Monday, December 26, 2005

Back to Work

Up at 0600 today to 45 emails 42 deletable and then into Boot Camp to catch up on critiques and posting grids etc. Into BC and post eight flash prompts

Two Boot Camper stories to sort this morning. One is written with a very heavy hand. It's futuristic but the story hardly matters IMO because all I see is over-wrought language, the sign of one kind of beginner, the beginner who concentrates on "sounding good" and ends up turning a story into a laboured lump. The adjective and adverb count is off the scale; there is no joy in the reading, no light, no air, no fine movement. Instead we have to PLOUGH, plough through words we can't help be aware of so the fictive dream is shattered and the story dies.

A "not-posed" picture from BACCS charity panto 2005

The other story is really a cousin to the first. It appears light and airy but again it's all about ME, me the author, look how clever I am. OK this one isn't turgid and overlain with modifiers but instead it's forever "cute". Nothing can be said directly (only ordinary people write clear sentences, right?) and it's packed to the gunnels with literary allusion, "clever" takes on book titles, plays, film. Again the exercise overwhelms story and we are reading the medallion, not the man.

Writer, think STORY, think first about the message, the tale, the characters, people, life, not about fancy bollocks. How a story is told should come from the heart of the story and instinctively from the writer, right-brained, pure, unadulterated, beautiful and right.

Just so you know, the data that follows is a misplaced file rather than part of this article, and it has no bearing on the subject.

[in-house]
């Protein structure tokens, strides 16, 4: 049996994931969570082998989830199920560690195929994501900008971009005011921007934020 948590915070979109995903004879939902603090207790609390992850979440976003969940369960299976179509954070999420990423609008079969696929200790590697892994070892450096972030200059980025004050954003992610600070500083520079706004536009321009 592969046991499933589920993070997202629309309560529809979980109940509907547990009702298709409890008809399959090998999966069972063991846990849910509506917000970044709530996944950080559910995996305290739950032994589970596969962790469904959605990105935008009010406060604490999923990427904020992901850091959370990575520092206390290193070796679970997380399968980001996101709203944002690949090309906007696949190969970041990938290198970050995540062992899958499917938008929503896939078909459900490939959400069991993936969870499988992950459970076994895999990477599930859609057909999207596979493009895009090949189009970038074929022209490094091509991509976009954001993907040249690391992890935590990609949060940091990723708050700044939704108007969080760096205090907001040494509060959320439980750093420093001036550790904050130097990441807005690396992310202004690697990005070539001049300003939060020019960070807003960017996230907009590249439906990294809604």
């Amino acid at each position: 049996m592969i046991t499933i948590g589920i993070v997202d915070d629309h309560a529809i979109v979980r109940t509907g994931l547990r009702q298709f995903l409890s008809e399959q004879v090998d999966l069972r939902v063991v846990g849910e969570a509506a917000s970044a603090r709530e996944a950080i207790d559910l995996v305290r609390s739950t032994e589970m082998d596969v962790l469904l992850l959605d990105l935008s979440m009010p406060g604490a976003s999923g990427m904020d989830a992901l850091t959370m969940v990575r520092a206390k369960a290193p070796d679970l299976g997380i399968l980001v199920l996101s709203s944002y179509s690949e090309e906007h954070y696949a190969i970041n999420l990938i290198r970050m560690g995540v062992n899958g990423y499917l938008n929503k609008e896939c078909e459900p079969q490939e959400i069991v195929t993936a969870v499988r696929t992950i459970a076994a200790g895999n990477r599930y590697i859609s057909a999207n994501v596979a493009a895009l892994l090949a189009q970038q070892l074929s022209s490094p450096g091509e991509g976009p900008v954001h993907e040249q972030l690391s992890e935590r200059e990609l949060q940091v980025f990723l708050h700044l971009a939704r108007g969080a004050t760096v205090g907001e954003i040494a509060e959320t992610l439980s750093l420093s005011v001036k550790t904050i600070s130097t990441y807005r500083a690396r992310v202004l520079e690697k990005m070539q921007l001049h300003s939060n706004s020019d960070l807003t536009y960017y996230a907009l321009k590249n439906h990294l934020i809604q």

To start with the HOW is to me the wrong way. The more we think consciously of how, the more formalised, aware, left-brained we become and the lumpier, and less naturally flowing will be the piece.

A good story, flowing form the heart or soul will naturally absorb the best of the writer's communicative skill.

Try this trick at a party. Ask someone have they ever been close to death or in a real and genuinely scary situation. A linguist called Labov did this because he discovered that when people "lose themselves" in the telling of the tale, they also lose their layered-on or "acting" accents/dialect and revert to their true, childhood-learned mode of speaking.

But listen to the FIRE and emotion in the voice. Listen to how the person changes, becomes infused with spirit, almost becomes someone else. That's the writer inside, the real person (not the mask) and that's who you have to use when YOU write.

You can be clinical, editorial, careful after you have written your first draft (if you must) but access the soul, the heart, the unconscious, the right brain when you write. Surprise yourself. Get connections you don't expect, tell truths you might otherwise suppress. Write about what matters, not trivial, superficial twist in the tale, or cheap romances, cheap SF or whodunits. Write about what it is to be human, the aches and screams in life, what engages and enrages.


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